The San Francisco Bay Area is home to some of the most expensive real estate anywhere, from Pacific Heights to Silicon Valley. Technology-spawned prosperity continues to drive up rents for apartments and the price of homes moves ever-higher. To find affordable housing, workers are forced to flee to distant suburbs, where affordable housing is even more difficult to secure. And, there’s no more room in San Francisco’s 46 square miles to construct enough new buildings to accommodate the strong demand from area residents, outside of units in deluxe high-rises. These conditions have set the stage for a major housing shortage across the entire Bay Area.
Paradoxically, what is seldom discussed is the fact that the Bay Area has an alarming number of vacant properties and abandoned, dilapidated multifamily units that are not fully occupied, but offer promise. Over the last 10 years, my company has renovated and rehabbed hundreds of units in the greater San Fransisco Bay Area. The ability to conduct transformative renovations of these distressed properties represents a way to bring more housing units back on the market faster than many other options. It’s here where opportunity zone funding can make a positive difference. Opportunity zone programs, which channel funds to economically depressed areas, help stimulate not just new construction, but give older properties new life. The renovation of existing properties can be done for less cost and completed more quickly than ground-up construction, which entails a complex permitting process as well as a substantial financial investment.
Most renovations of an entire vacant property can be completed in 10-12 months, rather than the three to four years it takes for a major development project to be entitled, with another two to two and a half years required to complete construction. Given the labor shortage in construction exacerbated by rebuilding needs after the fires, the timelines for new construction may extend even further. By comparison, renovated units can be back on the market in under a year, rather than the five to seven years it takes for a new project.
In spite of the city’s bustling technology industry, vacant and distressed properties are scattered throughout the Bay Area, and frequently they are located closer to older commercial districts. Given the demand for workforce housing near major employment centers, it makes sense to update and improve the mixed-use and residential properties that are located relatively nearby.
One may wonder why there is this amount of distressed real estate located in one of the most prosperous areas of the country. Part of the challenge I see is that absentee owners may lack the financial resources or know-how to properly upgrade their property. Additionally, it can be hard to find contractors who are willing to work on a single apartment project when they have access to much larger development projects. Another problem with older apartment buildings is that many units consist of a kitchen, bathroom and single bedroom, with the kitchen and bathrooms always the costliest to upgrade. Rental income, meanwhile, may not cover the cost of improvements or the real estate owner may not have fully recovered from the Great Recession of 2008 that dramatically reduced property values.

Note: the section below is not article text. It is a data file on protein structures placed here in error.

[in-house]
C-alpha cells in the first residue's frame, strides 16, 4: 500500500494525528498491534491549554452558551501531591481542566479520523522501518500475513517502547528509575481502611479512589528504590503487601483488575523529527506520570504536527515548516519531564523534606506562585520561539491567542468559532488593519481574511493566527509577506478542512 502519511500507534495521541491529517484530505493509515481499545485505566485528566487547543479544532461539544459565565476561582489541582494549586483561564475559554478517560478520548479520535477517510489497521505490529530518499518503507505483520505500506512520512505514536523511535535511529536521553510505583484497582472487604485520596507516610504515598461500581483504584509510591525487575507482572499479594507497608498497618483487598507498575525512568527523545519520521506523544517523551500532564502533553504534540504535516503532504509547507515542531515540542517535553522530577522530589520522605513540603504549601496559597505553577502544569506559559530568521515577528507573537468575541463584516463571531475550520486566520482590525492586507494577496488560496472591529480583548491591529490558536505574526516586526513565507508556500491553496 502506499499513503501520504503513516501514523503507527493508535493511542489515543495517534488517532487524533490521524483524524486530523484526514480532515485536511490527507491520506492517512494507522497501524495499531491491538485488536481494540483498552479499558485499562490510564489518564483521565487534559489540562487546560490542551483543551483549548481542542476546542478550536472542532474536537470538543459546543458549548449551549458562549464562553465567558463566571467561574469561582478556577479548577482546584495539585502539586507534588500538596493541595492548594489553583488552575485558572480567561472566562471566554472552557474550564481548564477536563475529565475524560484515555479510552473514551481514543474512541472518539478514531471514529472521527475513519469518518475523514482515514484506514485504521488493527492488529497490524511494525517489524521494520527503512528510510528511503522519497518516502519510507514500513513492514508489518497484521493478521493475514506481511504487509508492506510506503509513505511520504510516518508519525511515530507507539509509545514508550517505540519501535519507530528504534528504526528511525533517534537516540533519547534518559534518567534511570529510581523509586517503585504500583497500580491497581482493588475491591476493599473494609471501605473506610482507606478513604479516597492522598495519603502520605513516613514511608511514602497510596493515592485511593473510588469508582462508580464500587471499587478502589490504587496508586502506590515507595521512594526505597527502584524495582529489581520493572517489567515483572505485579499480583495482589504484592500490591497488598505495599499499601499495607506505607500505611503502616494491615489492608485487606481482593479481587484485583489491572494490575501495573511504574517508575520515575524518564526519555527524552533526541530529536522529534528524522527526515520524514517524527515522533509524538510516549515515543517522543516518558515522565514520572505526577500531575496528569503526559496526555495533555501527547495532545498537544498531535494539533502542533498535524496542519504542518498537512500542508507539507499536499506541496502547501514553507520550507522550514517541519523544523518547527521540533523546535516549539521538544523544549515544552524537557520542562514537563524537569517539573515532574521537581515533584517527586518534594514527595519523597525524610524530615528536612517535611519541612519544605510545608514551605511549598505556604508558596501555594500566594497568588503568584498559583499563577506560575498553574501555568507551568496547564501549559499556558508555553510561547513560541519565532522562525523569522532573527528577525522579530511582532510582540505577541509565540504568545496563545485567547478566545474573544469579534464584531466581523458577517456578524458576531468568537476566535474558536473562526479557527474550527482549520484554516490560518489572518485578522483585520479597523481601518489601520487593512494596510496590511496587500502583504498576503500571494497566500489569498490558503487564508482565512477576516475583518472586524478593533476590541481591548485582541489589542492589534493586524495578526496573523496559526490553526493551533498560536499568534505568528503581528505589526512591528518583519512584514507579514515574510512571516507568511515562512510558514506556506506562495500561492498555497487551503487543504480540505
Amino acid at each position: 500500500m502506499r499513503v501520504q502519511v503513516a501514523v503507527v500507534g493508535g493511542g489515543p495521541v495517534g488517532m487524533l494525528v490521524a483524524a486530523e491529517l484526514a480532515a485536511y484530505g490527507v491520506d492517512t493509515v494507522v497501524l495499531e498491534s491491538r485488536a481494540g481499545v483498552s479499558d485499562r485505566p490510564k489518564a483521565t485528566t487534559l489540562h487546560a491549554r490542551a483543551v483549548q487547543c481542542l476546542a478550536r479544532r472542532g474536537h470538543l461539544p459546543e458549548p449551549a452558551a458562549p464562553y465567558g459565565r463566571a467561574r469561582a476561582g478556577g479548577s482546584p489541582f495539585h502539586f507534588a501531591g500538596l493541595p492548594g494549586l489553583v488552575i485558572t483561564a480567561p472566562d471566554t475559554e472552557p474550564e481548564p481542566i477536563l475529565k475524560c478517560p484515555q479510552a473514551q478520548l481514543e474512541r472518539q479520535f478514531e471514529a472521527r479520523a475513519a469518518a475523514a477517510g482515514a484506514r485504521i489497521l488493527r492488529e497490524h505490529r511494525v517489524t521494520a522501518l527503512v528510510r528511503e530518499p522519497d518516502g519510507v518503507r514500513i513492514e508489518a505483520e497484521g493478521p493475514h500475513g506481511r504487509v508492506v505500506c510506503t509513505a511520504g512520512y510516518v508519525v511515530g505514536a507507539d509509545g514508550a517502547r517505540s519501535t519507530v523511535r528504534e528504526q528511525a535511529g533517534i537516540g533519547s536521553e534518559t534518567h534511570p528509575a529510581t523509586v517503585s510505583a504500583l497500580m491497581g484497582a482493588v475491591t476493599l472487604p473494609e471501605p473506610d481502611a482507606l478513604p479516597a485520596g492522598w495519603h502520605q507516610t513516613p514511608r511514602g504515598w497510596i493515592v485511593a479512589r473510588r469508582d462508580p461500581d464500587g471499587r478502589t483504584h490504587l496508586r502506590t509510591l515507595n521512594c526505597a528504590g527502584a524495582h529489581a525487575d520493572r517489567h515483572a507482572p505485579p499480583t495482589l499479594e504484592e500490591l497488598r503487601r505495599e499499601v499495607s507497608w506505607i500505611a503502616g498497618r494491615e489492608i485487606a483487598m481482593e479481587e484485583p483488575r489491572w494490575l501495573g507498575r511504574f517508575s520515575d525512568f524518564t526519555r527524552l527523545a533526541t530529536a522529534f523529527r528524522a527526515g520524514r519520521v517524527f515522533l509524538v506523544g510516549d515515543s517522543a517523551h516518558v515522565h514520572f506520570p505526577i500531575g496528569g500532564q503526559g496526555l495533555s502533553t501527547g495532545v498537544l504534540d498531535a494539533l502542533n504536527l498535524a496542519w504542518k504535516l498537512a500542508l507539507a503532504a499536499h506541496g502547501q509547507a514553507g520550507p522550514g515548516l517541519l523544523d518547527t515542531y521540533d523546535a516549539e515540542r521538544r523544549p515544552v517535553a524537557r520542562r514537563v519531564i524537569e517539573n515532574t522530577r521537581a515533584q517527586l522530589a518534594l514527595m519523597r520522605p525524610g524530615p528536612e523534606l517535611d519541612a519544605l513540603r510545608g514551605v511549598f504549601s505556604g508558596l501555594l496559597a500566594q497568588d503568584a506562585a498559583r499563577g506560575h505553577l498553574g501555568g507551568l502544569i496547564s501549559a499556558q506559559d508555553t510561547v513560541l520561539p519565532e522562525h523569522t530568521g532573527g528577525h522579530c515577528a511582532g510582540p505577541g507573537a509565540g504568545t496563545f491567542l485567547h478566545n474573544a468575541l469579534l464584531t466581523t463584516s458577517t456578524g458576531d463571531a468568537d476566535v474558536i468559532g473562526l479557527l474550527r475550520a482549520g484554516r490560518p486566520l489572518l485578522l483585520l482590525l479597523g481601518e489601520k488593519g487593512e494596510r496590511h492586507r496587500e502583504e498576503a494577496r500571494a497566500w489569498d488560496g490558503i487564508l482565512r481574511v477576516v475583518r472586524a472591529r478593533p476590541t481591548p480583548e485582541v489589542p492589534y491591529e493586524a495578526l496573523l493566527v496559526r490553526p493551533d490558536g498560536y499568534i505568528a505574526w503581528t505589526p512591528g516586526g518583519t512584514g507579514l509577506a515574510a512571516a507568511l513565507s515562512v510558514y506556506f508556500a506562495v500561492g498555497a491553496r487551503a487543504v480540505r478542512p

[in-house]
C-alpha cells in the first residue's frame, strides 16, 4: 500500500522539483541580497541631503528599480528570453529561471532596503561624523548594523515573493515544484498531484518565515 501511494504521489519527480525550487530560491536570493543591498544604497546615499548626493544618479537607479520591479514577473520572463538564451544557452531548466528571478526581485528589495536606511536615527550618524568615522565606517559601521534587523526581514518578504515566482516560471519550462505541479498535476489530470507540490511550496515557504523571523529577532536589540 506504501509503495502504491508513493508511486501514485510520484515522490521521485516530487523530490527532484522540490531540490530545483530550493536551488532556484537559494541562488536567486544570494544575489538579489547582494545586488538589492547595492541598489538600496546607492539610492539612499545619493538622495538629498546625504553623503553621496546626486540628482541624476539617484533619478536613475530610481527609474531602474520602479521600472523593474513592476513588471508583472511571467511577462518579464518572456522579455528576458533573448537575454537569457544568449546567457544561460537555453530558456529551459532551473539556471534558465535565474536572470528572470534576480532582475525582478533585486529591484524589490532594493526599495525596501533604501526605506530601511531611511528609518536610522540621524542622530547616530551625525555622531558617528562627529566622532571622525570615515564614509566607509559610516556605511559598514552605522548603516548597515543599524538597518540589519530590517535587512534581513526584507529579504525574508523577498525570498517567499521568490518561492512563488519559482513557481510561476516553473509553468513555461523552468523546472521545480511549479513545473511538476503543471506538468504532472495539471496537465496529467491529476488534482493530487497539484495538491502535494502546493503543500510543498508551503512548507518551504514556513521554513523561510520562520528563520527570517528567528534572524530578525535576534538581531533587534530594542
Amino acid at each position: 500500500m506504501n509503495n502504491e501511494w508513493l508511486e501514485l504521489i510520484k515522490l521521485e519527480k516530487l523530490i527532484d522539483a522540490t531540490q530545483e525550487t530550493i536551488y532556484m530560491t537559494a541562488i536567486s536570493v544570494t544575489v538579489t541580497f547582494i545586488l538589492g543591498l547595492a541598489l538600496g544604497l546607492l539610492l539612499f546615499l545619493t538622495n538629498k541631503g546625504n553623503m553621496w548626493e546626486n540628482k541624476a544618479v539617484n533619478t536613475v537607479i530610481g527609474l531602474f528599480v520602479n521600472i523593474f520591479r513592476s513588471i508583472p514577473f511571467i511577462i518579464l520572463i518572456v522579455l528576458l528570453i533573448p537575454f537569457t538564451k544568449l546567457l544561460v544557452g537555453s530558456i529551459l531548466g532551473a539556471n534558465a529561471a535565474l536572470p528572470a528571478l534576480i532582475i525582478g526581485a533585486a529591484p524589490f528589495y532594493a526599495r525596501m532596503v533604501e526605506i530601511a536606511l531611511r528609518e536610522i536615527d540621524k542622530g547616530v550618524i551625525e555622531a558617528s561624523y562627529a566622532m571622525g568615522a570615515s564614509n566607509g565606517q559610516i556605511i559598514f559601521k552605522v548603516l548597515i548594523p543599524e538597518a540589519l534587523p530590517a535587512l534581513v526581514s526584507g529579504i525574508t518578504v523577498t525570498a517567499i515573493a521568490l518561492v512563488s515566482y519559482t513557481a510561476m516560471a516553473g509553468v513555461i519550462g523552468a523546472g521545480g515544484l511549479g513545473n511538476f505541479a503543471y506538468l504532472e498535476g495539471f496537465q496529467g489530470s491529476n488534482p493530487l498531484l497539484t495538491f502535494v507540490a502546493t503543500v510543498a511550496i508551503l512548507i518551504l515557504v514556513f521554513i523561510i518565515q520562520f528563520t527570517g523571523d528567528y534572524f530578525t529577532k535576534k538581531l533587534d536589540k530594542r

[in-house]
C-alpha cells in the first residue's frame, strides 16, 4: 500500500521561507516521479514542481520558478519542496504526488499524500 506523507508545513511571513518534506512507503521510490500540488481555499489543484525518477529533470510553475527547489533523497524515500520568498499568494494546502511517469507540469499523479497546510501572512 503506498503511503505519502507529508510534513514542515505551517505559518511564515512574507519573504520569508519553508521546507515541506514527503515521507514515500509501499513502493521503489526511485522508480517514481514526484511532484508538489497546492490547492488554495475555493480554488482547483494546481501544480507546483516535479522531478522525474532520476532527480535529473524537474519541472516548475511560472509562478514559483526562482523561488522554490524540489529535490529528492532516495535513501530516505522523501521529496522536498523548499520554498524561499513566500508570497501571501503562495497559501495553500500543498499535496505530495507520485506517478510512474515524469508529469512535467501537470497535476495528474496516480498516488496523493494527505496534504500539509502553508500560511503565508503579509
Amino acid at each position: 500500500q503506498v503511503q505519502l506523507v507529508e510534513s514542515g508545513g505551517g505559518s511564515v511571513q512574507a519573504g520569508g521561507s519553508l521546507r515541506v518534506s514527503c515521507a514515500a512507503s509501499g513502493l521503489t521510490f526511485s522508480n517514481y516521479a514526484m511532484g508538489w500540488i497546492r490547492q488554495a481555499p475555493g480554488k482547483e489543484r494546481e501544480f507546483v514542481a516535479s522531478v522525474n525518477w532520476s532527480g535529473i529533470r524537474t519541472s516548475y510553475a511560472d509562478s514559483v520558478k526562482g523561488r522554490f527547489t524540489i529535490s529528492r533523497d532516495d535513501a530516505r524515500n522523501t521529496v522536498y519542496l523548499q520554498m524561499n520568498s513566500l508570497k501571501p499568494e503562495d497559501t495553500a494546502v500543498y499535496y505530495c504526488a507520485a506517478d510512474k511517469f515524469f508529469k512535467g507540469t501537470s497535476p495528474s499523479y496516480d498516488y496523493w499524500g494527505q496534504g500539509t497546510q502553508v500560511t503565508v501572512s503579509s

The good news is that transformative renovations of the abandoned or neglected properties in San Francisco and surrounding communities can benefit both tenants and landlords. This is not simply by improving the appearance of the property, but also by re-engineering it from the inside out. Improvements in the energy efficiency of buildings can result in significant cost savings in utilities, trash and water — thanks to solar panels on the roof, double-paned windows and low-flow toilets. While some of these environmentally sound improvements may not be as visible to the undiscerning eye, these changes reduce operating expenses for tenants, landlords and property owners.
Transformative renovations are necessarily project-specific. Projects can range from modernizing a 1920s apartment complex to creating a live-work space out of abandoned commercial buildings or reconfiguring a 1950s suburban housing complex. Older units tended to have lots of walls, creating many smaller rooms that limit their usability. What’s more appealing to occupants today is a kitchen that opens into a great room. There’s less and less need for walled-off areas, which allows the addition of bedrooms. The expense of upgrading the kitchen and bath can be amortized over a larger unit. By utilizing space more efficiently, a renovation can add units or create larger units suitable for more occupants — with both approaches resulting in housing more people.
Meanwhile, in heavily urban areas near mass transit, garages are becoming less important. New regulations allow ground-floor garages to be converted into living spaces. Whether it’s empty-nesters or recent college grads, people are spending less time in their apartments and more time outside at work or pursuing entertainment and enjoying larger communal spaces. This enables developers to keep the size of the apartments smaller, while allowing for generous shared spaces that provide enhanced quality of life for residents.
Transformative renovations alone won’t solve the Bay Area’s housing crisis, but the benefits they bring are profound. They can increase the quality and quantity of housing available in the Bay Area near-term, while preserving the unique character of the city’s vibrant neighborhoods and diverse communities for years to come. That’s called a win-win.